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it surely is, humanbeing
I absolutely agree, Richard.
very interesting figures.
Yes, indeed, Frank. It would be nice to see more such news. Maybe now that there has been a single inroad, others who are in a position to do so can use it as leverage for getting such a thing going at their university. Or possible a change that is a bit different but that this provides leverage for?
A very good question, Steve, and perhaps I shouldn’t be creating using this slashed word (anti/critical), though I do from time to time. Here is why I do. For sure I think critical psychiatry is a highly problematic, simple reformist, and as such, not the way to go. At the same time, I am aware that there are discoveries made by critical psychiatry thinkers that antipsychiatry thinkers fully agree with, while in no way agreeing with the reformist position. I use the “slashed” word every so often to suggest the inclusion of those discoveries. Can you think of another way to do so that does not get one into huge explanations at every turn? So far I cannot, but as I said, I very much get why you are raising the issue.
What about other antipsychiatry people who are on this forum and are reading this exchange? How would you deal with this question elegantly without having to go through a major explanation each time the issue came up? For it surely does come up repeatedly.
Thanks, Robert, for the update and for your work. That said, Oldhead is absolutely right. This is reformism pure and simple and while it will avail people in the short run –and so I would not speak against it–in the long run, it will not lead to a fundamental shift.
Mazel tov, Emily
A very thoughtful review, Susan. Much thanks
Yes, Chaya, I kind of suspected that would appeal to you
much appreciated, anothervoice
The list would go on forever, but yes, it would feel good.
Oh it is cursed, Frank. It just does not know it yet.
Thanks for asking, Bippyone. My novel “The Other Mrs Smith” is likely to come out in either the late fall or very early winter. I am exciting by the prospect of it coming out for I think it is an important piece of consciousness raising, as indeed art can be.. It is something that I promised a friend who is a shock survivor in Toronto –the now deceased Carla MacKague, that one way or another I would perserver with until it got out. And while she did not live to see it, in my very last phone call with her, –and we only got to talk for a couple minutes for she was too sick to stay longer on phone –I got to tell her that it was in the bag, as it were.
Anyway, do stay tune for it could be coming out as early as October, depending how quickly the publisher moves.
Using the oppressors’ own research against them is indeed an important strategy for us all to cultivate.
yes, it is sad, Borut.
Antip:To be clear, cursing with a “mental health professional” present would of course be highly unwise. So would cursing in any other place where it is likely to land one in trouble. Knowing what is possible where, what is safe and what is unsafe and when and where is a type of acquired literacy that is indispensable. As for books, I have written a large many.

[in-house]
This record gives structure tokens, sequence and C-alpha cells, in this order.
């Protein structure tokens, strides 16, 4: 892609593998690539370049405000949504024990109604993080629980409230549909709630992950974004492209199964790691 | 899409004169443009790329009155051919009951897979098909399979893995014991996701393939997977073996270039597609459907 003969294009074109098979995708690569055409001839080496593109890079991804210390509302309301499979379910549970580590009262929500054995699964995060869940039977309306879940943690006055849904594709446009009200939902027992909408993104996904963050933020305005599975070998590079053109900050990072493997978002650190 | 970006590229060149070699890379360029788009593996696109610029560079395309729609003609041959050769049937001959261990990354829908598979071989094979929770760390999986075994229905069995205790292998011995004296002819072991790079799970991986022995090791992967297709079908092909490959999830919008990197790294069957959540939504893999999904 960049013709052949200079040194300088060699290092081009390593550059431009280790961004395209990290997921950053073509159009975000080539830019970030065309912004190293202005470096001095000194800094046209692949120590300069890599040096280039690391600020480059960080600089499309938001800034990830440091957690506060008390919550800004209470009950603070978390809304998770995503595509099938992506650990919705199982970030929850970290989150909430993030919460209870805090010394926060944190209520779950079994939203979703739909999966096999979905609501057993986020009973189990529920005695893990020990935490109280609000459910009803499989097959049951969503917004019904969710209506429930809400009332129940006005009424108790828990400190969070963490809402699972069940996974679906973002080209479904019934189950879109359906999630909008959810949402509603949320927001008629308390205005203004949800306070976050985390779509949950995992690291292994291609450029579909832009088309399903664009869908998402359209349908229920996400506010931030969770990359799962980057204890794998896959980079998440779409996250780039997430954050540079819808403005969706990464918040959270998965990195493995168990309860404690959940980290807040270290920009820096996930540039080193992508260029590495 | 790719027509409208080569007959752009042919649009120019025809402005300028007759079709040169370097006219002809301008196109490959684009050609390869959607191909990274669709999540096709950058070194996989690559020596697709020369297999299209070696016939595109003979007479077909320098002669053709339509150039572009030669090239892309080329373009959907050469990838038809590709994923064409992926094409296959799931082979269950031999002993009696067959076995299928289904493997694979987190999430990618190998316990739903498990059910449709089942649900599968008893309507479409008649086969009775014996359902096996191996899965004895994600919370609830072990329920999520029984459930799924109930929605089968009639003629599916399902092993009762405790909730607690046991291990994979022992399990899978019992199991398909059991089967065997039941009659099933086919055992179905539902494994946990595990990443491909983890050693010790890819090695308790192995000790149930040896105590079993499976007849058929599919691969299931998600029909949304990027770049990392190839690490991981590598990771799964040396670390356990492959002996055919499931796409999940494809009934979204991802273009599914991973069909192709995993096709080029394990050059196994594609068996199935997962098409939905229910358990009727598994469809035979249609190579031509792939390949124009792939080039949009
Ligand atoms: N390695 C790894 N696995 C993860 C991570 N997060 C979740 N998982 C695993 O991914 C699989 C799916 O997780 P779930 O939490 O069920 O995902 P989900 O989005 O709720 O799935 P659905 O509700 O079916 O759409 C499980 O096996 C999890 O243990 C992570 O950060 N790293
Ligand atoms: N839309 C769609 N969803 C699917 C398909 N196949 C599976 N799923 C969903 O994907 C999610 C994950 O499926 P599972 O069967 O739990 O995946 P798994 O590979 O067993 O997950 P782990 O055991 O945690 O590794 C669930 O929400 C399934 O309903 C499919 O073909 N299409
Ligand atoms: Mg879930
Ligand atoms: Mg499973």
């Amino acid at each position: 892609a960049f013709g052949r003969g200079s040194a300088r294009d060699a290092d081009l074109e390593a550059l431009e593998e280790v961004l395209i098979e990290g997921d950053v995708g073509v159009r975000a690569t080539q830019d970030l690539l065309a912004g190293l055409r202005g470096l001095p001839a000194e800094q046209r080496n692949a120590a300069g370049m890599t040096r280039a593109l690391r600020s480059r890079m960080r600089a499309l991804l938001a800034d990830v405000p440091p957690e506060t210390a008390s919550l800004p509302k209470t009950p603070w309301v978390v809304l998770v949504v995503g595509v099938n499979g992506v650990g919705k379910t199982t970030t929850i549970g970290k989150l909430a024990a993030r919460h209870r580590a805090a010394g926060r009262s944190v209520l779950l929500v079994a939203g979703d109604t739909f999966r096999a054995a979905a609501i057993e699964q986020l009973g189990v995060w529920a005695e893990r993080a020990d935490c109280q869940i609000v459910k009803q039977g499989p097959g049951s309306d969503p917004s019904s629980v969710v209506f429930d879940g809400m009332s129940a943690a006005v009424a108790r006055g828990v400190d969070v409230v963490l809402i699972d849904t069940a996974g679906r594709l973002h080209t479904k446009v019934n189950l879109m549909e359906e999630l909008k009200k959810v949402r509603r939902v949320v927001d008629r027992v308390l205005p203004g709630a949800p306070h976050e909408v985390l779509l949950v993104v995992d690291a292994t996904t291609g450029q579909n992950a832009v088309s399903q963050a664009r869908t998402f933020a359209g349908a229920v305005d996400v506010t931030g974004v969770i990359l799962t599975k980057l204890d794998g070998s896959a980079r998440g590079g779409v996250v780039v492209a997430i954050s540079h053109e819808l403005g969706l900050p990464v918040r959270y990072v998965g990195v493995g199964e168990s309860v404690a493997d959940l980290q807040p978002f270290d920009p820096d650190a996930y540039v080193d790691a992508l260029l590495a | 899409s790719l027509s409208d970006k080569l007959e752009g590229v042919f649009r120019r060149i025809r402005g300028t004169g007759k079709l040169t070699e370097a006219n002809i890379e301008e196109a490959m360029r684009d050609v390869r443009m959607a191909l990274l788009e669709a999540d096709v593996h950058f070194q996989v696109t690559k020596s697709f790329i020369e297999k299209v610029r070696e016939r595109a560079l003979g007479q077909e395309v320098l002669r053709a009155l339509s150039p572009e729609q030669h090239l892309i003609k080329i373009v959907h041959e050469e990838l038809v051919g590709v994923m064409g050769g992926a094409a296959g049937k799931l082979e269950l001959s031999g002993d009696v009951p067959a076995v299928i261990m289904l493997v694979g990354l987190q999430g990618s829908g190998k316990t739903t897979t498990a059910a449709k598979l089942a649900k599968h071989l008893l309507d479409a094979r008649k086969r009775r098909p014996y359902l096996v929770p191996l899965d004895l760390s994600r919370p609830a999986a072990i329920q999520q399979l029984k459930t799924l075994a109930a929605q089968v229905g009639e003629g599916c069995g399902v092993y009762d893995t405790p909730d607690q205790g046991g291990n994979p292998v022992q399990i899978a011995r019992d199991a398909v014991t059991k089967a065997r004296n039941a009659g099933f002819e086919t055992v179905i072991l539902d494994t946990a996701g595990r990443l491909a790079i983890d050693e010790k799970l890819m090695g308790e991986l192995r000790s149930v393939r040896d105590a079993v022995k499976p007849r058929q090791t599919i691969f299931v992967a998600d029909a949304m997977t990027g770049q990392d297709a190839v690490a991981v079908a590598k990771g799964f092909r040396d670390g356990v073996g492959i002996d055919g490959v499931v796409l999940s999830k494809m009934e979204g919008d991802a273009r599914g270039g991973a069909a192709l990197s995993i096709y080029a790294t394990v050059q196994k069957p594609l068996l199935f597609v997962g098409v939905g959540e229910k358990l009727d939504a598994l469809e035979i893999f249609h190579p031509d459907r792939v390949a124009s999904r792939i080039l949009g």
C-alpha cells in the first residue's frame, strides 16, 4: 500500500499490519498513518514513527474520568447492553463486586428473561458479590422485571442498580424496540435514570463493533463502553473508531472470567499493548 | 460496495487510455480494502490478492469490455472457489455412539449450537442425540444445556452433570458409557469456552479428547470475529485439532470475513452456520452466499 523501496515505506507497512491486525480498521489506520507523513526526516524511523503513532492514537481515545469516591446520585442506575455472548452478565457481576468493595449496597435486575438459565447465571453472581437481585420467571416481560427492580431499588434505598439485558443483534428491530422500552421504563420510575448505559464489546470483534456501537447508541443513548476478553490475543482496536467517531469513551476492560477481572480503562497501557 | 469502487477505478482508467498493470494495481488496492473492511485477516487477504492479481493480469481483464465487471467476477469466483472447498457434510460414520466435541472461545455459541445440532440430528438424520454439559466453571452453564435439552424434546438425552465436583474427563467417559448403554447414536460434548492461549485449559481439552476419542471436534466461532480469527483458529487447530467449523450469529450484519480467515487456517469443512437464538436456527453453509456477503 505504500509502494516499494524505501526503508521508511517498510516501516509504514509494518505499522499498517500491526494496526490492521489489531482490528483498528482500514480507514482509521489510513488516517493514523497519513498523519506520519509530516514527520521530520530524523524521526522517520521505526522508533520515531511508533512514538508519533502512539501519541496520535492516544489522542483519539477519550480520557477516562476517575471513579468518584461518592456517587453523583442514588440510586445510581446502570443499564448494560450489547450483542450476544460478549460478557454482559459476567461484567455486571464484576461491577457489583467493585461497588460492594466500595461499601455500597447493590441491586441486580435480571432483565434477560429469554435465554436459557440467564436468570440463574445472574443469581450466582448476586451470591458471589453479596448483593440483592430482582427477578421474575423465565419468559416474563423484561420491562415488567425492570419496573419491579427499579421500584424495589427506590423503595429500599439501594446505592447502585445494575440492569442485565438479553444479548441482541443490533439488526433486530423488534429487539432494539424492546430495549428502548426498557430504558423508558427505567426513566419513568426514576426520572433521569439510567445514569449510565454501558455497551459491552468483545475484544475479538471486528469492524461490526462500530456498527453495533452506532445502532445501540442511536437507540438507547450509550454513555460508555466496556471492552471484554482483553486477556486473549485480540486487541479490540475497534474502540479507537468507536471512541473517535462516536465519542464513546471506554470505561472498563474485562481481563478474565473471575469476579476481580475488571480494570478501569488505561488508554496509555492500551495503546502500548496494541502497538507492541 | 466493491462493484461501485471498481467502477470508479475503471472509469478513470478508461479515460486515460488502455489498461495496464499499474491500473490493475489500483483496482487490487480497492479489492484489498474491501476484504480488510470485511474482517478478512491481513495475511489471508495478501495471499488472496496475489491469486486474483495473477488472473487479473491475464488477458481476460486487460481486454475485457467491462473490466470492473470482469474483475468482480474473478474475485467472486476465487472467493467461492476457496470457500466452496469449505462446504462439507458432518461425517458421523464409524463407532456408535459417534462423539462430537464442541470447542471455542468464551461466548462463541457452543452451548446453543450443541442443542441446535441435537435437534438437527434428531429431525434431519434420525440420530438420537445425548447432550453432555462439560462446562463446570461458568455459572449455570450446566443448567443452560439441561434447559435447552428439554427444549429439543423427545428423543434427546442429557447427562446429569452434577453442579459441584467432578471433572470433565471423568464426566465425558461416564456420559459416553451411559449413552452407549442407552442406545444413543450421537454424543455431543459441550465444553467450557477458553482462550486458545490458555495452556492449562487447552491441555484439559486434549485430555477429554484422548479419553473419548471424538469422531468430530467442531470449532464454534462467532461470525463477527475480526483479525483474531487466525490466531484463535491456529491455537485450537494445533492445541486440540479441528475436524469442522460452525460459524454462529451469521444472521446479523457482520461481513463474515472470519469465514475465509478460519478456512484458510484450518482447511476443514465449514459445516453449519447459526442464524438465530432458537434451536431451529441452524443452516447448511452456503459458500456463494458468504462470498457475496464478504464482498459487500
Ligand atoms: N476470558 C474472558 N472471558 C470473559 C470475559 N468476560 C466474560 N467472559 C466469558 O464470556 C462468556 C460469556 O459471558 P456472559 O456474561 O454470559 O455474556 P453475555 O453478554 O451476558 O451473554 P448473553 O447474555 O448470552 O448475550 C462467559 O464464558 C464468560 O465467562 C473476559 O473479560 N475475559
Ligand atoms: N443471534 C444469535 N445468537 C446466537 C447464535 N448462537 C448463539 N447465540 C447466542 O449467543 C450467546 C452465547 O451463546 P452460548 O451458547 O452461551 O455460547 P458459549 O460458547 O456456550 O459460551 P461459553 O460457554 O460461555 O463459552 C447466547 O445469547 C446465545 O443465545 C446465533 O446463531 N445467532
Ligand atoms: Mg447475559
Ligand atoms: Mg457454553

Nice to hear from you. All the best
One way of interpreting it, Oldhead. The other is less pragmatic, and more of an ironic bent.
Good to hear about both the cheering up the plotted exit. All the best.
I am not sure whether or not CAPA is the only active antipsychiatry group going –but active, we surely are. May guess is that there are a few others. I have a hunch that there is one in France. And for sure, there are lots on individuals throughout the world. Maybe if we started a network, we would soon find groups coming out from the woodwork. There is a CAPA meeting this Sunday. Do you want me to float the idea around about CAPA of taking the first step to facilitating the formation of a network of antipsychiatry groups and individuals? And if so, what do you think that first small step should look like? We are absurdly busy right now –but it is something that we could possibly more seriously look at, say, come May.
Not meaning to offend you, EliseMaia, and I don’t know if this helps, but as I think about what people are subjected to, there are some obscenities so profound –and I count ECT among them –that a response that is totally polite feels inadequate. Ergo, resolution language which gives voice to that.
There are a lot of books that deal well with the science and show that all of it is faulty. My recommendation Harper, would be to read some of these and you may glean a better idea of why people are responding as they are.
I belong to and am chair of n antipsychiatry group in Toronto Canada called “Coalition Against Psychiatric Assault, which has been active for a very long time. If others also belong to antipsychiatry organization, we could put on the agenda of our different groups having a international network that we could all join. Where are others on this issue? Have you local groups that are antipsychiatry? Could you form one if you have not one already? Could you take the initiative for them to join a network? Having at very least a network with some basic principles, is, I would think, very doable.
There was no one there, Frank, who was committed to keeping up the momentum. Single demonstrations do very little. You need an organized campaign. And accounts in a very important way for why all initiatives have failed.
yes, I recall her doing that, which is why I stayed away from the various comments about her in the last little while. So sorry about what happened to you, Truth. And yes, Oldhead, we need to speak back to celebrities becoming “poster children” for the “mental health” message.